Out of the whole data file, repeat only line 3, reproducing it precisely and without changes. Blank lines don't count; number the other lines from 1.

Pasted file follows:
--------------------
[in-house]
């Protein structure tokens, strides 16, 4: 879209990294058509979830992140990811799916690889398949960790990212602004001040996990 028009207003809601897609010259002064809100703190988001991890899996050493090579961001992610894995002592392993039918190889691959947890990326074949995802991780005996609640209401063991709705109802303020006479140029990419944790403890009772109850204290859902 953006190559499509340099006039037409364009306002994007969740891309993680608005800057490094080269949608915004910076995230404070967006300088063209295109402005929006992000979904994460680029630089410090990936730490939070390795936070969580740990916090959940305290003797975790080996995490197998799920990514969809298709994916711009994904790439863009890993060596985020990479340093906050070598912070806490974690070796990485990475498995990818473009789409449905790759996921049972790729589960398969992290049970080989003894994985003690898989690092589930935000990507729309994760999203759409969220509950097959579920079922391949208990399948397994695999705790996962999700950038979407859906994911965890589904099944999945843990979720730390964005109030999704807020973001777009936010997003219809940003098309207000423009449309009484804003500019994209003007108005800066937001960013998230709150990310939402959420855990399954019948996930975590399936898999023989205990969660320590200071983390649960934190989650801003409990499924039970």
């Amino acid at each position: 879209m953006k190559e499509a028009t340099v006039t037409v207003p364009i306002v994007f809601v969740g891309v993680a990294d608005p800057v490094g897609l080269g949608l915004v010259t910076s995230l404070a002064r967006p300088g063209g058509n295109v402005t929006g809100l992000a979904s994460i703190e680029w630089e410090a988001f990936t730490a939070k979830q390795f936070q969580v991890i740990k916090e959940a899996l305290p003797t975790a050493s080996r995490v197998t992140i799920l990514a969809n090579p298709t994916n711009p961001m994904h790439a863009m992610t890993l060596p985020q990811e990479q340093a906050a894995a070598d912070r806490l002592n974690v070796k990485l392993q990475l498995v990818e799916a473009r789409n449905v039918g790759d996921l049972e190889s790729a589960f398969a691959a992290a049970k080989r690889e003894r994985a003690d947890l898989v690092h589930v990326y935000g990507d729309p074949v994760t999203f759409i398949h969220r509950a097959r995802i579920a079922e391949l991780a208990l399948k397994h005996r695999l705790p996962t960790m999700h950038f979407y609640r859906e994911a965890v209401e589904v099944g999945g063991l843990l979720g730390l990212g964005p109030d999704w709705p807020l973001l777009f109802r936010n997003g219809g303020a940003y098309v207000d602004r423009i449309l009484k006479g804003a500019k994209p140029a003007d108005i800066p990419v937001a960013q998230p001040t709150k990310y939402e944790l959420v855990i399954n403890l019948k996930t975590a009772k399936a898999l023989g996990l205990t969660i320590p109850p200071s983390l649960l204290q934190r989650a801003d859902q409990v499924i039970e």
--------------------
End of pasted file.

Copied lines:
């Amino acid at each position: 879209m953006k190559e499509a028009t340099v006039t037409v207003p364009i306002v994007f809601v969740g891309v993680a990294d608005p800057v490094g897609l080269g949608l915004v010259t910076s995230l404070a002064r967006p300088g063209g058509n295109v402005t929006g809100l992000a979904s994460i703190e680029w630089e410090a988001f990936t730490a939070k979830q390795f936070q969580v991890i740990k916090e959940a899996l305290p003797t975790a050493s080996r995490v197998t992140i799920l990514a969809n090579p298709t994916n711009p961001m994904h790439a863009m992610t890993l060596p985020q990811e990479q340093a906050a894995a070598d912070r806490l002592n974690v070796k990485l392993q990475l498995v990818e799916a473009r789409n449905v039918g790759d996921l049972e190889s790729a589960f398969a691959a992290a049970k080989r690889e003894r994985a003690d947890l898989v690092h589930v990326y935000g990507d729309p074949v994760t999203f759409i398949h969220r509950a097959r995802i579920a079922e391949l991780a208990l399948k397994h005996r695999l705790p996962t960790m999700h950038f979407y609640r859906e994911a965890v209401e589904v099944g999945g063991l843990l979720g730390l990212g964005p109030d999704w709705p807020l973001l777009f109802r936010n997003g219809g303020a940003y098309v207000d602004r423009i449309l009484k006479g804003a500019k994209p140029a003007d108005i800066p990419v937001a960013q998230p001040t709150k990310y939402e944790l959420v855990i399954n403890l019948k996930t975590a009772k399936a898999l023989g996990l205990t969660i320590p109850p200071s983390l649960l204290q934190r989650a801003d859902q409990v499924i039970e």